The petition to safeguard the sky-tip near Penwithick (which has been under threat from the proposed development of a so-called eco-community) secured great deal of publicity last week.
It ranged from the Daily Mail through to Radio 5live and Radio Cornwall.
Much of the coverage was factually challenged, with the Daily Mail even headlining: “Could Cornish slag heap become a Unesco site? Campaigners fight to get 'landmark' recognised after plans threaten to flatten it …”
I was quoted by the Daily Mail, though they did not speak to me. They reused a statement from 18 months ago, which was: “I cannot comprehend this sudden desire to wreck such an important part of the industrial heritage of mid Cornwall and, to be frank, it saddens me greatly. Make no mistake, the destruction of the sky-tip is unacceptable and we must do all that we can do to stop such cultural vandalism.”
Readers of this blog will know that I attempted to have the “eco-community” removed from the Cornwall Local Plan at the last meeting of the Planning Policy Advisory Committee.
Supporters of the scheme did however acknowledge that there needed to be stronger controls over the development, including the protection of the sky-tip.
Text has been added to the Cornwall Local Plan, which will be debated at Tuesday’s meeting of Full Council.
The new text includes the following:
Policy 3 …
The provision of eco-communities at West Carclaze and Baal [and Par Docks] led by a masterplan and design code that will set out the framework for the development and reflect the aspiration for environmental quality, including the delivery of all of the following alongside the other policies of this plan:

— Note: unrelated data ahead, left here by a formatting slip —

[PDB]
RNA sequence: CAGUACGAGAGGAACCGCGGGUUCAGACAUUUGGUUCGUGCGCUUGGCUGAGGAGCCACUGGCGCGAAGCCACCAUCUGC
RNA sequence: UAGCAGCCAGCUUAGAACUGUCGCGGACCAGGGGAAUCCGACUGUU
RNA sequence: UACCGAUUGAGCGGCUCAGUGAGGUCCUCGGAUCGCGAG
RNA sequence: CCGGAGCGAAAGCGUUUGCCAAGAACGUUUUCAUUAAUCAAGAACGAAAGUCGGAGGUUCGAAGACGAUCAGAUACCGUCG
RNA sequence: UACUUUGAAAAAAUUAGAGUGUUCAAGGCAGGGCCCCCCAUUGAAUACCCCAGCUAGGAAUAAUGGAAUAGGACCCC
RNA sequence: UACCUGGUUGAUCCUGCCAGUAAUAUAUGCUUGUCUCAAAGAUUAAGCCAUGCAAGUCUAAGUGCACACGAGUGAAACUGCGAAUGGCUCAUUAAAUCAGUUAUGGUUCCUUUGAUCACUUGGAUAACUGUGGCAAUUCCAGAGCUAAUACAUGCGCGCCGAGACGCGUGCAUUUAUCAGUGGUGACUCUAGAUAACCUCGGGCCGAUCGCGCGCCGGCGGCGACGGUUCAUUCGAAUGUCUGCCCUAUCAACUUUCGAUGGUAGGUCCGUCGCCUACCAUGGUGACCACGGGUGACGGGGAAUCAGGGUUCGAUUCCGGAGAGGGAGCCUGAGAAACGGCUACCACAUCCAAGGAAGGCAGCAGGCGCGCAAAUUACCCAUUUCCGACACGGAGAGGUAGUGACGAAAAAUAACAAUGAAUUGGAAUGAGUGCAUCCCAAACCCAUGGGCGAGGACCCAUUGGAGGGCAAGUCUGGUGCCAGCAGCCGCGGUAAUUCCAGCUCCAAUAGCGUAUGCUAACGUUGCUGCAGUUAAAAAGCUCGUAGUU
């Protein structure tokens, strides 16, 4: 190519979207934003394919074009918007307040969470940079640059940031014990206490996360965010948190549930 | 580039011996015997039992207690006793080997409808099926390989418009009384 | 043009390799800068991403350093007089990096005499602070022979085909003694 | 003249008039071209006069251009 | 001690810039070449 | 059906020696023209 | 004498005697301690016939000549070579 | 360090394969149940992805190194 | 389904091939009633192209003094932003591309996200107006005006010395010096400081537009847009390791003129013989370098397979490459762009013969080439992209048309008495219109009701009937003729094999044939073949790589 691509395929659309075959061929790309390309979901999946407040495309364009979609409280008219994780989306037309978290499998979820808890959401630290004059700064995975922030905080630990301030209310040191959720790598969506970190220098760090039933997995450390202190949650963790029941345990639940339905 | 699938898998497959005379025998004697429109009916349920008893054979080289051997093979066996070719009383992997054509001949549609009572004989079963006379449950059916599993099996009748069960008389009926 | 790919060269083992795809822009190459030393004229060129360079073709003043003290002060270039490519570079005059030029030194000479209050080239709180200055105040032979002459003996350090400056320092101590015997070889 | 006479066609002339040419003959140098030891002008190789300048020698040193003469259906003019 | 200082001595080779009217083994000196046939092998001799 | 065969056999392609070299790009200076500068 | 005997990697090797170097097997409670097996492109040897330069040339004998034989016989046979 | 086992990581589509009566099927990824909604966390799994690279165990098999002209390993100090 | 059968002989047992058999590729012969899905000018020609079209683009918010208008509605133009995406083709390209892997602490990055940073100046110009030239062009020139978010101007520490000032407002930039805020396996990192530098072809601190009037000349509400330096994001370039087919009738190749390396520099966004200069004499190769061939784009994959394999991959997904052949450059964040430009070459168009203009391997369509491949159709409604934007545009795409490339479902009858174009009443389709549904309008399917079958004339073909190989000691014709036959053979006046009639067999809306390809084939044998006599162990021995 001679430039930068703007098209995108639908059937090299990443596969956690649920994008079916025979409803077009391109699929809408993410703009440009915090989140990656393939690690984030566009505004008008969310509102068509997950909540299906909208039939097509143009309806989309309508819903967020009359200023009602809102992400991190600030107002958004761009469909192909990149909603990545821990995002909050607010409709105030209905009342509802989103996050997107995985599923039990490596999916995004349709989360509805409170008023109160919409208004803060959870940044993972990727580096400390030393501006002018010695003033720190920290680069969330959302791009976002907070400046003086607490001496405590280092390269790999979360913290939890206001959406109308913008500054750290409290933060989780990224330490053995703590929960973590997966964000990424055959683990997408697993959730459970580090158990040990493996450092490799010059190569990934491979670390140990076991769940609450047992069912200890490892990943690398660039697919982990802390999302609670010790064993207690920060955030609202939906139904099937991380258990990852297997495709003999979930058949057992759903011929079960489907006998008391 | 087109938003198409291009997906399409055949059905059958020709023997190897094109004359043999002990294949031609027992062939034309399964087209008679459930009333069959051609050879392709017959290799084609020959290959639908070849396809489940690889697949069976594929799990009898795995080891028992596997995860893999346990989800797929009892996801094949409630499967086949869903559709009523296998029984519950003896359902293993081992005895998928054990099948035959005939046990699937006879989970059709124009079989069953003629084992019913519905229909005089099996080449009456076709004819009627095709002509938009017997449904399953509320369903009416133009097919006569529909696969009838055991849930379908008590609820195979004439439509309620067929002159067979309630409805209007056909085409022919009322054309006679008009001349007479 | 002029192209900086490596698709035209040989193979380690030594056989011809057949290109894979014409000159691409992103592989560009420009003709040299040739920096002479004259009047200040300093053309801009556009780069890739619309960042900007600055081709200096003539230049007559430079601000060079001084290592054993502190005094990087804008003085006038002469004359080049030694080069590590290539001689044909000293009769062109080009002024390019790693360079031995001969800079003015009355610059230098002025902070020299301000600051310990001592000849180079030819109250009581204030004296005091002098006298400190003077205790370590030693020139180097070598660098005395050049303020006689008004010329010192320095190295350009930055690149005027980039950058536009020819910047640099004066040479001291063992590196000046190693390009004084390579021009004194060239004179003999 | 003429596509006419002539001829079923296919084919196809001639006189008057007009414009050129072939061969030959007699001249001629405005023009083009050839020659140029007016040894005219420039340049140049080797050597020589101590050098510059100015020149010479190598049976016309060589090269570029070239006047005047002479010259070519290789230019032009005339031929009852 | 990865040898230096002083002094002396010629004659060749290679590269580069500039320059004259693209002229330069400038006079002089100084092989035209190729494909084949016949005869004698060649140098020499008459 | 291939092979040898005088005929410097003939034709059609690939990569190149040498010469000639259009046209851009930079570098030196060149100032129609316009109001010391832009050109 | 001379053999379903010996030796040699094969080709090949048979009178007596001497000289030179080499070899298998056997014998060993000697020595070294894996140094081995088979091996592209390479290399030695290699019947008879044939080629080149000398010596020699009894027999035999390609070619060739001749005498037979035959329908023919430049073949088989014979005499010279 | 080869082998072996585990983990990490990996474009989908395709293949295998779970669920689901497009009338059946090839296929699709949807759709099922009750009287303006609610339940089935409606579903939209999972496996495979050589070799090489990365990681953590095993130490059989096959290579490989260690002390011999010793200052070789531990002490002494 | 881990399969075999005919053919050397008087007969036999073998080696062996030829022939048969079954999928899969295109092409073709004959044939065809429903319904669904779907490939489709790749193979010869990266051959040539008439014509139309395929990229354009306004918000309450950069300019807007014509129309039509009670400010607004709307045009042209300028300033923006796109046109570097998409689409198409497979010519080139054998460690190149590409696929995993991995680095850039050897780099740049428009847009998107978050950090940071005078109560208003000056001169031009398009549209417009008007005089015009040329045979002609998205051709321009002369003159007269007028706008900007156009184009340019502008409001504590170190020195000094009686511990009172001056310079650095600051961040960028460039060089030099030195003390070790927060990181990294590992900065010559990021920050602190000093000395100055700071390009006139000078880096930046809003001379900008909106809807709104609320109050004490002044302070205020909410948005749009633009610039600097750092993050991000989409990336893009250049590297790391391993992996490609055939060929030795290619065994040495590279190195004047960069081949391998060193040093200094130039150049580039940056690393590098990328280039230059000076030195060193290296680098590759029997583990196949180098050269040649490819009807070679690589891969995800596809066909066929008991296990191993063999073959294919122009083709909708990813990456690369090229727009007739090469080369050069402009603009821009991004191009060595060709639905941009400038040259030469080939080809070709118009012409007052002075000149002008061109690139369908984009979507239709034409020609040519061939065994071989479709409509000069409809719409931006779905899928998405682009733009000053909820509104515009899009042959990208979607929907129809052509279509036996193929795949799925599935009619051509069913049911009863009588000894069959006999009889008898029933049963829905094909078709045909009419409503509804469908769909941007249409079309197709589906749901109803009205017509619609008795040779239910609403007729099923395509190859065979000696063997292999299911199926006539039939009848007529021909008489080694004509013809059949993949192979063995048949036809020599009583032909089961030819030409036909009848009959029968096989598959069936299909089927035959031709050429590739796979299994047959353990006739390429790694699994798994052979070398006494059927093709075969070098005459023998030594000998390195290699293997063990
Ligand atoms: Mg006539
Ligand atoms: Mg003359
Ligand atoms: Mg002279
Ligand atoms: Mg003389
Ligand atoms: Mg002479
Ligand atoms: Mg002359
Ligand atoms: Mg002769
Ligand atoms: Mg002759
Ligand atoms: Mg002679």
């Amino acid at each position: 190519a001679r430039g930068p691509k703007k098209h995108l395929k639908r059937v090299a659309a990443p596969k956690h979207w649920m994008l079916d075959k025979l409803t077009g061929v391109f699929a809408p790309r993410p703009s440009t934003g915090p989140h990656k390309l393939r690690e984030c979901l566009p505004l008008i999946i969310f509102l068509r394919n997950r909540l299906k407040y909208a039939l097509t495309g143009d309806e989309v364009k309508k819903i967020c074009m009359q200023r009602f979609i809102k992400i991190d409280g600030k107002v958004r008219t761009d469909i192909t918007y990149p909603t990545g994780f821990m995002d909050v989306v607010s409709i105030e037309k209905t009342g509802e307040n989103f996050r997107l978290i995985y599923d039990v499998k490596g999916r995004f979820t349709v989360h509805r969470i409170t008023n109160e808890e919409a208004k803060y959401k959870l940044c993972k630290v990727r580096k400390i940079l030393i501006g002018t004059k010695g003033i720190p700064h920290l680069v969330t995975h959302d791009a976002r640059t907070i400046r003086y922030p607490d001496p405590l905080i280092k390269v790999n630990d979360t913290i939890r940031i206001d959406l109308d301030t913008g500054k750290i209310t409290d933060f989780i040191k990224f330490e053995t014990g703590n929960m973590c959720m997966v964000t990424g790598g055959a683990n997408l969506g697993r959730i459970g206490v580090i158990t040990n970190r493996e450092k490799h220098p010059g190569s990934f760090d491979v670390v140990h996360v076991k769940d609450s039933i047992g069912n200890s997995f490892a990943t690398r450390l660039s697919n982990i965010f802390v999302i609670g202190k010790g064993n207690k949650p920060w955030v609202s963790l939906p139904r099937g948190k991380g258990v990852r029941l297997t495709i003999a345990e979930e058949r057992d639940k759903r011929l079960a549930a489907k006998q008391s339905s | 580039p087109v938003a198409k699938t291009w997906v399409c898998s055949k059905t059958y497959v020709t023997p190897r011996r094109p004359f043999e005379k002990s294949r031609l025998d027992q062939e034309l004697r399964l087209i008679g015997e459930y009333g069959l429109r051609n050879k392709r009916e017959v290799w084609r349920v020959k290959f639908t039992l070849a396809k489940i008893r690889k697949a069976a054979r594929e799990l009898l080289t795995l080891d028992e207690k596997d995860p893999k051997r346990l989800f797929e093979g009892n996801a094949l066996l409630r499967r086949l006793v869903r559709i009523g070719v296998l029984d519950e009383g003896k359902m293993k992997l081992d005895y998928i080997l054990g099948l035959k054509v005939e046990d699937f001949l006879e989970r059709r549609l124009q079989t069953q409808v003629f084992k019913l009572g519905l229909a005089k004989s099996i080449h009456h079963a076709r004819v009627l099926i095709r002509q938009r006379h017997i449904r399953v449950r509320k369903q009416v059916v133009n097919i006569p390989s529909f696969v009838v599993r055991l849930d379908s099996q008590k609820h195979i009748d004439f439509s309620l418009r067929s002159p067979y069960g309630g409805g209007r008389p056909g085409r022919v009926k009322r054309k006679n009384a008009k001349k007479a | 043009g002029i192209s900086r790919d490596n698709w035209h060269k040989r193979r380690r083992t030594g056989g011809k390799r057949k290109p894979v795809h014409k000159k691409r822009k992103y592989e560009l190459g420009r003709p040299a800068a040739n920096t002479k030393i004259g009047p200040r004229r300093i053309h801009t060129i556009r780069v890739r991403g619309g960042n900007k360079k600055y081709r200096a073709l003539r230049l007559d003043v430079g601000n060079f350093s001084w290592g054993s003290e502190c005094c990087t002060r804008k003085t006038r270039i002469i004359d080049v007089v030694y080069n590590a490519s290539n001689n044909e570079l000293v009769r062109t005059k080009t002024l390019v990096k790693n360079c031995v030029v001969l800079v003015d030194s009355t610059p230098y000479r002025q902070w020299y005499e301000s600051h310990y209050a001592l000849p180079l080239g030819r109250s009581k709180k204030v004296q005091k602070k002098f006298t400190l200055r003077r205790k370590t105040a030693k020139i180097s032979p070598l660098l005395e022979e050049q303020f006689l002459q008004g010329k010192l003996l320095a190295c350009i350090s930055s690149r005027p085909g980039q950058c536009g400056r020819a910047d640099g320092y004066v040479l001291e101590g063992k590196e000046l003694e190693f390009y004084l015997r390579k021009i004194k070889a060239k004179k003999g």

- 30% affordable housing and 5% self and/or custom build housing;
And for the West Carclaze and Baal sites:
- Provision of employment space, Carluddon technology park and space for further economic growth;
- The provision of a new local centre to include facilities for health, neighbourhood shopping, community facilities and a new primary school;
- Strategic scale open space with public access and trails linking into existing networks as part of green infrastructure improvements;
- The retention of the Sky Tip and other distinctive landscape features as part of the green infrastructure of the site;
- Demonstrate high levels of energy efficiency in the fabric of buildings on the site;
- Strategic Sustainable Urban Drainage Systems to reduce flood risk on and beyond the site;
- Meeting all of the regulated energy requirements of the development from renewable and low carbon sources on or near to the site;
- Provision of low carbon heat via a heat network with consideration given to sourcing that heat from geothermal resources within the vicinity of the site; and
For information, I will still be opposing the eco-community at this Tuesday’s meeting.